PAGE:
Appraisal of emerging symptoms of colorectal cancer: associations with dispositional, demographic, and tumor characteristics
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The time it takes for individuals to realize that their emerging colorectal cancer (CRC) symptoms are serious is often an impediment to expeditious help-seeking. Tailored educational efforts to hasten symptom appraisal time would benefit from knowledge of the characteristics of individuals who tend to neglect their symptoms as well as the nature of symptoms that are most often neglected. In a sample of 112 CRC patients, we investigated associations between duration of symptom appraisal and: (1) trait anxiety, and (2) tumor location, which affects symptomatology. Symptom appraisal duration was associated with a sex-by-anxiety interaction (p = 0.007). The longest times (in weeks) were among high anxiety females (Mdn = 26.0) and low anxiety males (Mdn = 17.0), with shorter times among low anxiety females (Mdn = 9.0) and high anxiety males (Mdn = 2.0). Symptom appraisal times were also longer for patients with distal (vs. proximal) tumors (p = 0.036).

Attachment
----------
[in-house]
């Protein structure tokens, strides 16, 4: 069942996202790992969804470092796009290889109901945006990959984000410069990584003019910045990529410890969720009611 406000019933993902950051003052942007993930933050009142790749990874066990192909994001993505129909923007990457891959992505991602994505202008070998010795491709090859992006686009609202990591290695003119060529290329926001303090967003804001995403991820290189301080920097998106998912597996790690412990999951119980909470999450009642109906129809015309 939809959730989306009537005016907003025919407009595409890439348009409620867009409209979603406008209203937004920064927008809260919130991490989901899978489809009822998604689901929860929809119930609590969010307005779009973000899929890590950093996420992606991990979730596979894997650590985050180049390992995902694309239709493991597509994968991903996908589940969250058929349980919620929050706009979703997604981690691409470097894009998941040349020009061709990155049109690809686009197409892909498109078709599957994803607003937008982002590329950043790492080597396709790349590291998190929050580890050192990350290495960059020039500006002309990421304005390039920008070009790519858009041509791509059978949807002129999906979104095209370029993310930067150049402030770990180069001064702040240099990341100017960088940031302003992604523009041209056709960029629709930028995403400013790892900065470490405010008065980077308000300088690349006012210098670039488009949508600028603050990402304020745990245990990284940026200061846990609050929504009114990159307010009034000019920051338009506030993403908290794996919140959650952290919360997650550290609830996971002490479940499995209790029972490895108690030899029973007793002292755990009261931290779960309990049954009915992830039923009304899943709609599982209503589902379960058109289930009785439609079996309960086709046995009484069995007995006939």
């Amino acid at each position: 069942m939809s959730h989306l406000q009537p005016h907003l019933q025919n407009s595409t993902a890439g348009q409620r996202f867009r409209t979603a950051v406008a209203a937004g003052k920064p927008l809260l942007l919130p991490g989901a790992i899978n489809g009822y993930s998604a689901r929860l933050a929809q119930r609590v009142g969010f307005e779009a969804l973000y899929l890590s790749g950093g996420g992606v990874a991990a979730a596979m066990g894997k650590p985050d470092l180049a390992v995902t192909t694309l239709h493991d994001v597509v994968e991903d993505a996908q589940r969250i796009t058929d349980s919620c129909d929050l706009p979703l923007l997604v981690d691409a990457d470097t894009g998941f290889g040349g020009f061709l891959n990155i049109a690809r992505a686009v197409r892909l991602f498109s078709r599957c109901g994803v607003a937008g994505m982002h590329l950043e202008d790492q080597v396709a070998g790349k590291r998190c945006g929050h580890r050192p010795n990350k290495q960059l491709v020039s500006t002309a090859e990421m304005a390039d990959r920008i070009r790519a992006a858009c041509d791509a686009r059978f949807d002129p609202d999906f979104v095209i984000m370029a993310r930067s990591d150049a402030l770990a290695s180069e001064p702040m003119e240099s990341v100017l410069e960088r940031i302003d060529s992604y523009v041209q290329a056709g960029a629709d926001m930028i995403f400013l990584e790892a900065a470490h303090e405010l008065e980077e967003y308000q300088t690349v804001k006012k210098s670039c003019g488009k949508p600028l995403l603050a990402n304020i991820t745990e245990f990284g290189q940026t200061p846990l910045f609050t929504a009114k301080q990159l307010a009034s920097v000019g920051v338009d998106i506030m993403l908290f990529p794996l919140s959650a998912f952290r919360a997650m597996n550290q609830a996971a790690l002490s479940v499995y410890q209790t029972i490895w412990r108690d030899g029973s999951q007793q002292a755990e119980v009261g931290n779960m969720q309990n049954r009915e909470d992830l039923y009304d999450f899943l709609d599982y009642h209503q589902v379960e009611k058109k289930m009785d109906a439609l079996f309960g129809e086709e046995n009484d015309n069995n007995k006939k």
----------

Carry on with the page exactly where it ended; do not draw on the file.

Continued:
KeywordsColorectal cancer Symptom appraisal Trait anxiety Sex differences Common-sense model
This research was supported in part by National Institute of Health grant CA102177 and the Barnes-Jewish Hospital Foundation (SLR), and a postdoctoral fellowship from the Alvin J. Siteman Cancer Center Prevention and Control Program (SLP) and career development award from the National Center for Research Resources Washington University-ICTS (KL2 RR024994) (SLP). The authors wish to acknowledge the support of the Biostatistics Core, Siteman Comprehensive Cancer Center and NCI Cancer Center Support Grant P30 CA091842.
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